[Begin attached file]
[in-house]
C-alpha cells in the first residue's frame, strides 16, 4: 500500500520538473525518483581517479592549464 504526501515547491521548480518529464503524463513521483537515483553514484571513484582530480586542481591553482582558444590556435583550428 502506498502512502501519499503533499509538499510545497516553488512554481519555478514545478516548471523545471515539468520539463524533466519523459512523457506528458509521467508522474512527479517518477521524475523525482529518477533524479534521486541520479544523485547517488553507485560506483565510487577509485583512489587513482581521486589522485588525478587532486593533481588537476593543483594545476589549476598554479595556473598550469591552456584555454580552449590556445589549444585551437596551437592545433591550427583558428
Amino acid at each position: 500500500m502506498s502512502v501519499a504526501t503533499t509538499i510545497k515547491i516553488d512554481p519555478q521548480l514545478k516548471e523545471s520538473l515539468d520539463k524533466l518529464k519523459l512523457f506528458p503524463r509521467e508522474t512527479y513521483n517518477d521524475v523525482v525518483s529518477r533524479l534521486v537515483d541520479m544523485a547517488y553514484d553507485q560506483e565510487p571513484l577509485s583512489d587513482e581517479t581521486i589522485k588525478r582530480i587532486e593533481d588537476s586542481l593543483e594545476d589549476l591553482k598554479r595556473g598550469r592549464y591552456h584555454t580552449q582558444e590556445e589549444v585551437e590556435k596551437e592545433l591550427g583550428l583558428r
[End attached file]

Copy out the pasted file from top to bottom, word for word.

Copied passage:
[in-house]
C-alpha cells in the first residue's frame, strides 16, 4: 500500500520538473525518483581517479592549464 504526501515547491521548480518529464503524463513521483537515483553514484571513484582530480586542481591553482582558444590556435583550428 502506498502512502501519499503533499509538499510545497516553488512554481519555478514545478516548471523545471515539468520539463524533466519523459512523457506528458509521467508522474512527479517518477521524475523525482529518477533524479534521486541520479544523485547517488553507485560506483565510487577509485583512489587513482581521486589522485588525478587532486593533481588537476593543483594545476589549476598554479595556473598550469591552456584555454580552449590556445589549444585551437596551437592545433591550427583558428
Amino acid at each position: 500500500m502506498s502512502v501519499a504526501t503533499t509538499i510545497k515547491i516553488d512554481p519555478q521548480l514545478k516548471e523545471s520538473l515539468d520539463k524533466l518529464k519523459l512523457f506528458p503524463r509521467e508522474t512527479y513521483n517518477d521524475v523525482v525518483s529518477r533524479l534521486v537515483d541520479m544523485a547517488y553514484d553507485q560506483e565510487p571513484l577509485s583512489d587513482e581517479t581521486i589522485k588525478r582530480i587532486e593533481d588537476s586542481l593543483e594545476d589549476l591553482k598554479r595556473g598550469r592549464y591552456h584555454t580552449q582558444e590556445e589549444v585551437e590556435k596551437e592545433l591550427g583550428l583558428r